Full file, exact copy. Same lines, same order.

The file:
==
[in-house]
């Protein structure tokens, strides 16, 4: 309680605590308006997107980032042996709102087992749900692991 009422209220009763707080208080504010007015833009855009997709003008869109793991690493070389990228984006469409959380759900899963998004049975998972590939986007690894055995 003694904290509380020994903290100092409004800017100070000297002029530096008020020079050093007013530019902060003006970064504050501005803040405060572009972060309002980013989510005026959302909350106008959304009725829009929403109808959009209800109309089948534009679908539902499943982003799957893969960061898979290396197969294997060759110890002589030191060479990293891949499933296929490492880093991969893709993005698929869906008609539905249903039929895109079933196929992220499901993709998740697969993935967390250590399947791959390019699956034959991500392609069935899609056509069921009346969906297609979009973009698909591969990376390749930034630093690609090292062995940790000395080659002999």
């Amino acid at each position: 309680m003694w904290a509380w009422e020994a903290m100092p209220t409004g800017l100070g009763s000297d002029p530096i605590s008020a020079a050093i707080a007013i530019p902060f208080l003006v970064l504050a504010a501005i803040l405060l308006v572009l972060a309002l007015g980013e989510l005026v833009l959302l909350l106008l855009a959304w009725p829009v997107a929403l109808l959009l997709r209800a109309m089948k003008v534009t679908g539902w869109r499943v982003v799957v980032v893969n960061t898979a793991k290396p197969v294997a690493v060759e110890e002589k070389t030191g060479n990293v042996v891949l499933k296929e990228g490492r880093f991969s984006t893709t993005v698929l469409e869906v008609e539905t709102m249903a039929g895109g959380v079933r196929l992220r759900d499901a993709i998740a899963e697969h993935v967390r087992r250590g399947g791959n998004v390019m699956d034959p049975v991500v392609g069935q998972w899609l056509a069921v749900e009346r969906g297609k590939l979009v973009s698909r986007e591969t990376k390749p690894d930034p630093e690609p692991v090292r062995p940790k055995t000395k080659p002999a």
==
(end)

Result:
[in-house]
């Protein structure tokens, strides 16, 4: 309680605590308006997107980032042996709102087992749900692991 009422209220009763707080208080504010007015833009855009997709003008869109793991690493070389990228984006469409959380759900899963998004049975998972590939986007690894055995 003694904290509380020994903290100092409004800017100070000297002029530096008020020079050093007013530019902060003006970064504050501005803040405060572009972060309002980013989510005026959302909350106008959304009725829009929403109808959009209800109309089948534009679908539902499943982003799957893969960061898979290396197969294997060759110890002589030191060479990293891949499933296929490492880093991969893709993005698929869906008609539905249903039929895109079933196929992220499901993709998740697969993935967390250590399947791959390019699956034959991500392609069935899609056509069921009346969906297609979009973009698909591969990376390749930034630093690609090292062995940790000395080659002999």
């Amino acid at each position: 309680m003694w904290a509380w009422e020994a903290m100092p209220t409004g800017l100070g009763s000297d002029p530096i605590s008020a020079a050093i707080a007013i530019p902060f208080l003006v970064l504050a504010a501005i803040l405060l308006v572009l972060a309002l007015g980013e989510l005026v833009l959302l909350l106008l855009a959304w009725p829009v997107a929403l109808l959009l997709r209800a109309m089948k003008v534009t679908g539902w869109r499943v982003v799957v980032v893969n960061t898979a793991k290396p197969v294997a690493v060759e110890e002589k070389t030191g060479n990293v042996v891949l499933k296929e990228g490492r880093f991969s984006t893709t993005v698929l469409e869906v008609e539905t709102m249903a039929g895109g959380v079933r196929l992220r759900d499901a993709i998740a899963e697969h993935v967390r087992r250590g399947g791959n998004v390019m699956d034959p049975v991500v392609g069935q998972w899609l056509a069921v749900e009346r969906g297609k590939l979009v973009s698909r986007e591969t990376k390749p690894d930034p630093e690609p692991v090292r062995p940790k055995t000395k080659p002999a």